Point of retreat, p.34
Point of Retreat,
“Lake. Open the door!” I’m really worried now. I know how stubborn she is and if she hurt herself she’s probably trying to hide it. I beat on the door and shake the door knob again.
It’s quiet. She doesn’t respond. “Lake!” I yell.
The door knob turns and the door slowly opens. She’s staring down at the floor, crying. “I’m okay,” she says. She wipes at her eyes with a wad of toilet paper. “You really need to quit freaking out, Will.”
I step into the bathroom and hug her. “Why are you crying?”
She pulls away from me and shakes her head, then sits down on the seat in front of the bathroom mirror. “It’s stupid,” she says.
“Are you in pain? Does your head hurt?”
She shakes her head and wipes at her eyes again. She brings her arm up and pulls the rubber band out of her hair and it falls down over her shoulder. “It’s my hair.”
Her hair. She’s crying about her damn hair! I breathe a sigh of relief. “It’ll grow back, Lake. It’s okay.” I walk around behind her and pull her hair away from her shoulders to her back. She’s got an area on the back of her head that’s been shaved. It can’t be covered up, because it’s smack dab in the middle of her hair. I run my fingers over it. “I think you would look cute with short hair. Wait ‘till it grows out some more and you can get it cut.”
She shakes her head. “That’ll take forever. I’m not going anywhere like this. I’m not leaving this house for another month,” she says.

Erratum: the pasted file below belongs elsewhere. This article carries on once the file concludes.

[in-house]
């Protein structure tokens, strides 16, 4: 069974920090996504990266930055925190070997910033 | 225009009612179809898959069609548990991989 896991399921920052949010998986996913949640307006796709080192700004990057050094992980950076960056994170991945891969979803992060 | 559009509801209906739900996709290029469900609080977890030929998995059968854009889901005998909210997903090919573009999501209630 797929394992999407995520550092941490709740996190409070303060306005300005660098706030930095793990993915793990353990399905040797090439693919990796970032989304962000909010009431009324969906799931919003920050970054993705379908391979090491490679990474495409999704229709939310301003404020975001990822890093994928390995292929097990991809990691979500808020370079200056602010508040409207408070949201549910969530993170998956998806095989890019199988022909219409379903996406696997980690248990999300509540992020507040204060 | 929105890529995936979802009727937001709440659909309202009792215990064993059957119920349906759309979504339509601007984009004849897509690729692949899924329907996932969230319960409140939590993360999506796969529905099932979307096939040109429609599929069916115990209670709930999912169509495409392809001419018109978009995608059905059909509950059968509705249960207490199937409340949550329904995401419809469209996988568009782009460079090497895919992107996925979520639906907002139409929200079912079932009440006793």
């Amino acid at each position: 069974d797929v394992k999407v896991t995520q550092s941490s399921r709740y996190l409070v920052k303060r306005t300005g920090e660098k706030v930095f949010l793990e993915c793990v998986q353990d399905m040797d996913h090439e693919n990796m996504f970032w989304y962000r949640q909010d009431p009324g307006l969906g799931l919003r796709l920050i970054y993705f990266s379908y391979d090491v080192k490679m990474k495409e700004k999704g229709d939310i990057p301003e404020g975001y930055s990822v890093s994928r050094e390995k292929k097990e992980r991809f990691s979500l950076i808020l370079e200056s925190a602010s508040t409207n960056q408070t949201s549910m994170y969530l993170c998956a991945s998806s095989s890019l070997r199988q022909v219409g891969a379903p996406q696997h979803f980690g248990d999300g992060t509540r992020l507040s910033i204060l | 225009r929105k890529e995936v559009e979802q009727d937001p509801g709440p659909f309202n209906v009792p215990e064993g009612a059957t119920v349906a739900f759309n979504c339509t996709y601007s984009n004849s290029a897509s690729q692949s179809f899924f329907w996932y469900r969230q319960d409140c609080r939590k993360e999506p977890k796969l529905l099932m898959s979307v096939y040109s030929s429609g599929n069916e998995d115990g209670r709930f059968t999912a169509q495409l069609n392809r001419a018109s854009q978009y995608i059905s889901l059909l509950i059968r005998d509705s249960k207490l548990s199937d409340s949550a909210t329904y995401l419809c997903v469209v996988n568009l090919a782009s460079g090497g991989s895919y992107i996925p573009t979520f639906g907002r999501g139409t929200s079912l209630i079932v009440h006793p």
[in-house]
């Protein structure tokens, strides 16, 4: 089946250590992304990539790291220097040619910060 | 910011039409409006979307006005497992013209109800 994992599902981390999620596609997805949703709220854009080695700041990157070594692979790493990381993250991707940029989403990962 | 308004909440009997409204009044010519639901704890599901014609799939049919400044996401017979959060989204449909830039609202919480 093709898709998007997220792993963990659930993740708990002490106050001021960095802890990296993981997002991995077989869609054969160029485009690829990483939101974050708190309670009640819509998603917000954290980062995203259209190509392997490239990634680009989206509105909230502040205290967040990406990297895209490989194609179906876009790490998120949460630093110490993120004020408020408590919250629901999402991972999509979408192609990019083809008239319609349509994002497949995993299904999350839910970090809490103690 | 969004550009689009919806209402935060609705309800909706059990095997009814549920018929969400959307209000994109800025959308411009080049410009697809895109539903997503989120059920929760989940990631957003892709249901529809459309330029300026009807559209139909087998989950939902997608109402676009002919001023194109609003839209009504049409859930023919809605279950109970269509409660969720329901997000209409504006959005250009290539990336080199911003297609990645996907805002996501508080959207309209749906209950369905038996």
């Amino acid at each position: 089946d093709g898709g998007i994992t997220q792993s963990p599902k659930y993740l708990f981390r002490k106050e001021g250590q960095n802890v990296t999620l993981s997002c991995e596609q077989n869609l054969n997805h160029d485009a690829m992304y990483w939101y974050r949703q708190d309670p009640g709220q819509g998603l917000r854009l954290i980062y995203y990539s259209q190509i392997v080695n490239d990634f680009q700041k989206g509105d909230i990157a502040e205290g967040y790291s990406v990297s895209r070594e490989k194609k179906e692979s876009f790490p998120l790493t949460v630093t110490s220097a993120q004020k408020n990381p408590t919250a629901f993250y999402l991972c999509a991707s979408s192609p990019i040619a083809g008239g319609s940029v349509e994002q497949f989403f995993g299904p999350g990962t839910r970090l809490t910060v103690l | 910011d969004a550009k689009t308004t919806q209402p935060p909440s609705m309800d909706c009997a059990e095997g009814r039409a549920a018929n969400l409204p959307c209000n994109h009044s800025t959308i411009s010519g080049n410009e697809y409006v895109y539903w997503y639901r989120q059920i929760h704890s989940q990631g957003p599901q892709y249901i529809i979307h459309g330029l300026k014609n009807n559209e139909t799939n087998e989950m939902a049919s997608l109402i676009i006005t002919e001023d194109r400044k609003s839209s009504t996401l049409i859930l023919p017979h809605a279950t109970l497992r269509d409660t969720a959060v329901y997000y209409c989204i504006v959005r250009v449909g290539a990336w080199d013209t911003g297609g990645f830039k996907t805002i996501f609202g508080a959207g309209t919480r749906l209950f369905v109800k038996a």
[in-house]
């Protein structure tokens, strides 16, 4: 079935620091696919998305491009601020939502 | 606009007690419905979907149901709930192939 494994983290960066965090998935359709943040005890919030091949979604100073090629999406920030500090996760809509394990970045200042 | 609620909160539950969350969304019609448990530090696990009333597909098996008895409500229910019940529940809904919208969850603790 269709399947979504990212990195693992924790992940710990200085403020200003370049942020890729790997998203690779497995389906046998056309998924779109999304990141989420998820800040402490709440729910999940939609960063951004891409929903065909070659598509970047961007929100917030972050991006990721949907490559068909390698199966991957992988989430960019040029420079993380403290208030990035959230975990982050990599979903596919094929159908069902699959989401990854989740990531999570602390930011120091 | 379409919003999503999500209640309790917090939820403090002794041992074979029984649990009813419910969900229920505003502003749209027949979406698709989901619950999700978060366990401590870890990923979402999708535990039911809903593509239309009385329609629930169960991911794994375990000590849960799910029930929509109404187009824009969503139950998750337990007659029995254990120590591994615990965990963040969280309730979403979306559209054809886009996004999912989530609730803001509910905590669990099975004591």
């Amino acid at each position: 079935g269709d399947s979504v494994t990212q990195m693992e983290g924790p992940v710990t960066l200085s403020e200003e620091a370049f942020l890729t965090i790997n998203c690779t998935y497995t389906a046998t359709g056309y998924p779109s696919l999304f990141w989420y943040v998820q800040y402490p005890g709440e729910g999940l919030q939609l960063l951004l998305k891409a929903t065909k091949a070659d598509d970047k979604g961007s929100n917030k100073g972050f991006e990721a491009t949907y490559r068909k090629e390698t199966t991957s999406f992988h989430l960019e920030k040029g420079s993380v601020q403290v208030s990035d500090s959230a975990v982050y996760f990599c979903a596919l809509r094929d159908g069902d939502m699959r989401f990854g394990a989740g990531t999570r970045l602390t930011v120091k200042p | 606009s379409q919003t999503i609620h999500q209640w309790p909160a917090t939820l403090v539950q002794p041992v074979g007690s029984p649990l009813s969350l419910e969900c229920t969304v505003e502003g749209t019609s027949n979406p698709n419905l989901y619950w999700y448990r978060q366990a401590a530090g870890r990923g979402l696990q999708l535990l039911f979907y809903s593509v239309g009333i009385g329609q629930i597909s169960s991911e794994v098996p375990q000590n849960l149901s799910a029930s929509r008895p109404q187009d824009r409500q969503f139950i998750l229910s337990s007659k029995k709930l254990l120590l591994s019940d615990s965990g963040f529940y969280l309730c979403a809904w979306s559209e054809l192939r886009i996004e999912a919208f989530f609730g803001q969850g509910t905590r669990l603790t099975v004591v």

I know she doesn’t mean it, but I still hate that she’s so upset. “I think it’s beautiful,” I say, running my fingers over her scar. “It’s what saved your life.” I reach around her and open the cabinet doors underneath the sink.
“What are you doing? You aren’t cutting the rest of my hair off, Will.”
I reach inside and pull out the black box that contains my hair trimmers. “I’m not cutting your hair,” I say. I plug in the cord and take off the guard and turn it on. I reach behind my head and press it against the back of my hair and make a quick swipe. When I bring it back around, I pull the pieces of my hair out and toss them in the trashcan.
“There. Now we match,” I say.
She swings around in her seat. “Will! What the hell? Why’d you just do that?”
“It’s just hair, Babe.” I smile at her.
She brings her wad of toilet paper back up to her eyes and turns back around, looking at our reflection in the mirror. She shakes her head and laughs.
“You look ridiculous,” she says.
“So do you.”
Other than going to the doctor yesterday, tonight is Lake’s first time out of the house. After the talent show, Sherry is watching the boys for a few hours so we can have a date. Of course, Lake got upset when I told her about our date. “You never ask me, you always tell me,” she whined. So of course I had to get down on my knee and ask her out. And of course, I’m keeping her in the dark again. She has no clue what I have planned for tonight. No clue.
Eddie and Gavin are already inside with Sherry and David when we arrive. I let Lake sit next to Eddie and I take the seat next to Sherry. Lake was able to pull her hair back into a ponytail and hide most of her scar. I’m not so lucky.
“Ummm…Will? Is this some sort of new trend I’m not aware of?” Sherry asks when she sees my hair.
Lake laughs. “See? You look ridiculous.”
Sherry leans into me and whispers. “Can you give me a hint as to what Kiersten’s doing tonight?”
I shrug. “I don’t know what she’s doing. I’m assuming it’s a poem. She didn’t read it to you guys?”
Sherry and David both shake their heads. “She’s been pretty secretive about it,” David says.